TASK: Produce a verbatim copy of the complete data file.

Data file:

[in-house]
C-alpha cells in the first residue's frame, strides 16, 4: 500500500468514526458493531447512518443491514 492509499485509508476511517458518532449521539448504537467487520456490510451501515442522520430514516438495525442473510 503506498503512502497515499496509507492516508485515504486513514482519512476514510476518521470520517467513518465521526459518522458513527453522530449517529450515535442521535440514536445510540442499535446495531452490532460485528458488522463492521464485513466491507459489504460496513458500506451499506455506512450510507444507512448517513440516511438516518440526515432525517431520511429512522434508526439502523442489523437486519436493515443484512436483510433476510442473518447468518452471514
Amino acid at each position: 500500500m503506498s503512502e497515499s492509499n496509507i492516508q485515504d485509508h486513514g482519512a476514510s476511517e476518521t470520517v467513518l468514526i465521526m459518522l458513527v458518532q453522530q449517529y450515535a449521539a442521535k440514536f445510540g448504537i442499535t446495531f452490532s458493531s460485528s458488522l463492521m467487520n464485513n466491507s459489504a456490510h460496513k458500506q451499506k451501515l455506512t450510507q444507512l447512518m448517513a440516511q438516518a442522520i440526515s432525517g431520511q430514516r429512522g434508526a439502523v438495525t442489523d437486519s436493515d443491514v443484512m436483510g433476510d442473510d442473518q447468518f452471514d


[in-house]
C-alpha cells in the first residue's frame, strides 16, 4: 500500500468514526458493531447512518443491514 492509499485509508476511517458518532449521539448504537467487520456490510451501515442522520430514516438495525442473510 503506498503512502497515499496509507492516508485515504486513514482519512476514510476518521470520517467513518465521526459518522458513527453522530449517529450515535442521535440514536445510540442499535446495531452490532460485528458488522463492521464485513466491507459489504460496513458500506451499506455506512450510507444507512448517513440516511438516518440526515432525517431520511429512522434508526439502523442489523437486519436493515443484512436483510433476510442473518447468518452471514
Amino acid at each position: 500500500m503506498s503512502e497515499s492509499n496509507i492516508q485515504d485509508h486513514g482519512a476514510s476511517e476518521t470520517v467513518l468514526i465521526m459518522l458513527v458518532q453522530q449517529y450515535a449521539a442521535k440514536f445510540g448504537i442499535t446495531f452490532s458493531s460485528s458488522l463492521m467487520n464485513n466491507s459489504a456490510h460496513k458500506q451499506k451501515l455506512t450510507q444507512l447512518m448517513a440516511q438516518a442522520i440526515s432525517g431520511q430514516r429512522g434508526a439502523v438495525t442489523d437486519s436493515d443491514v443484512m436483510g433476510d442473510d442473518q447468518f452471514d